This very one-dimensional understanding of an infinitely more complex space stemmed from the complacency of companies’ strategic approach towards this new platform and was ultimately their undoing (Hinton and Hjorth, p15). That version of the web, retrospectively dubbed ‘Web 1.0’, was made static and constricted by the traditional business models applied to it. The dotcom crash of the early 2000s was definitive proof of its unsustainable nature (Hinton and Hjorth, p15). Still, the fall of Web 1.0 was not the end of the web altogether ultimately leading to the rise of Web 2.0; its coming of age as a space “[…] more concerned with providing users with the means for producing and distributing content” (Hinton and Hjorth, p18). This web revolution allowed users to contribute to what they were experiencing online, forcing businesses to stop approaching it from the top down and admit to a redistribution of power.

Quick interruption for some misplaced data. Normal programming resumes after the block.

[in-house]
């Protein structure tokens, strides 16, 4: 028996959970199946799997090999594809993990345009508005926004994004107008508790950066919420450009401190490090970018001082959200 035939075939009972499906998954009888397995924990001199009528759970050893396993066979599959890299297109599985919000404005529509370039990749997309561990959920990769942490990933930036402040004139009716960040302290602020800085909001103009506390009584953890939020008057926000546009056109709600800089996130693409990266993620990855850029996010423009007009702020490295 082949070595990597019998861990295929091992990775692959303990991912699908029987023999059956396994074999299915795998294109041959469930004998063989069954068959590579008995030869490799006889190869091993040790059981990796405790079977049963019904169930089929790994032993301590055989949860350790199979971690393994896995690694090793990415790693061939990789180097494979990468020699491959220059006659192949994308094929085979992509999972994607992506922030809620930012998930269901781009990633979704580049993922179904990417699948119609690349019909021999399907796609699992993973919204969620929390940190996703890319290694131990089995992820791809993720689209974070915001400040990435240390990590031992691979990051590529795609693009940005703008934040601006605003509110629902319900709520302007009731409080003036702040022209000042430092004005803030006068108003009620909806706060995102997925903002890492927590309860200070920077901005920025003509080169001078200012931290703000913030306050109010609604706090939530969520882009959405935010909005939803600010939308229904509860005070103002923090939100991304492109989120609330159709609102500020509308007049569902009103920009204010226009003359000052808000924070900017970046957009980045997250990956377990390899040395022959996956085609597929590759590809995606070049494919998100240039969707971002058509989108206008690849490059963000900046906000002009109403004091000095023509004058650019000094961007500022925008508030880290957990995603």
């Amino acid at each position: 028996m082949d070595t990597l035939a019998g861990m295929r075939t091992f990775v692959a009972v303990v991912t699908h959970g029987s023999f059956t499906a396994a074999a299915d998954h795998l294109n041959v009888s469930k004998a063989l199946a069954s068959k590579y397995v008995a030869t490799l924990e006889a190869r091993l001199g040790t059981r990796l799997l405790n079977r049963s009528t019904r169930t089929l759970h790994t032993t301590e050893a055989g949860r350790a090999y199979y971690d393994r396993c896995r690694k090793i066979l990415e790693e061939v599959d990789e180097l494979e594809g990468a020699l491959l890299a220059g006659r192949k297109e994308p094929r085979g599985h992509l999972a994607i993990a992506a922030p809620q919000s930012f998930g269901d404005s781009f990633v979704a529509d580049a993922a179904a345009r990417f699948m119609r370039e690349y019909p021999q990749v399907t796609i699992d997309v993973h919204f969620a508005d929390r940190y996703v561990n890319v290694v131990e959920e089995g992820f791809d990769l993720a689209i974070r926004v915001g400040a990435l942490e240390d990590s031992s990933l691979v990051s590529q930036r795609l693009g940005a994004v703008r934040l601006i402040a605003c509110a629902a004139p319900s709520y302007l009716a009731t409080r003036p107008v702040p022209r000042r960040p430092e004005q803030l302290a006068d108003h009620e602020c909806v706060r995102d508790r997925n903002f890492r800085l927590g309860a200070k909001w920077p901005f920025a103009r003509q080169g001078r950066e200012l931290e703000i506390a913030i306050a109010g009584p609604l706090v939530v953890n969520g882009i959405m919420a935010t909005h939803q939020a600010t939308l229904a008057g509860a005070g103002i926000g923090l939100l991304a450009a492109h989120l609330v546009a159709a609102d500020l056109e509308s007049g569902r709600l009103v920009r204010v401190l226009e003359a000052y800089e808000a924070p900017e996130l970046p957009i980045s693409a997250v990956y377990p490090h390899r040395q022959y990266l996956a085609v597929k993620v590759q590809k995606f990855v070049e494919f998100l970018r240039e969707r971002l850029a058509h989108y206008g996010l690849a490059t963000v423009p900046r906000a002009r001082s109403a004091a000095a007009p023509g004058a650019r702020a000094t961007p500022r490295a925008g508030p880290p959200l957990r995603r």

However, this power shift cannot be considered a complete democratization of the web. As an article from Ad Age pointed out: “if content is king, its metadata is heir to the throne” and owning that metadata is the key to “measure, monetize, and create long-term engagement opportunities with customers” (Hunegnaw). This logic has influenced companies to turn to memes as the barometer of existing cultural trends, to inspire the campaigns which they produce; the ideal outcome being a something that becomes part of the zeitgeist. But, regardless of the popularity of a certain movement online, this is not always a guarantee. The grassroots nature of internet memes accurately demonstrates the two primary characteristics of Web 2.0 as they incorporate User Generated Content (UGC) where users simply share content made by others, as well as User Created Content (UCC), where content is made by users (Hinton and Hjorth, p17); UCC being particularly impactful as it highlights how “[…] in networked communication environments the audience are no longer simply consumers of the media: they have become participants.” (Hinton and Hjorth, p17). A failure to understand memes as more than a thoughtless act of participation is an important part of strategic planning that businesses cannot overlook, regardless of metadata. Pepsi is a recent example of a brand suffering backlash after airing a TV ad featuring Kendall Jenner misappropriating protest culture (Wong). Their tone-deaf approach to millennial political engagement missing the mark and further underlining the importance of understanding memes’ value as content shared and customized without forgetting their purpose as an embodiment of current cultural capital.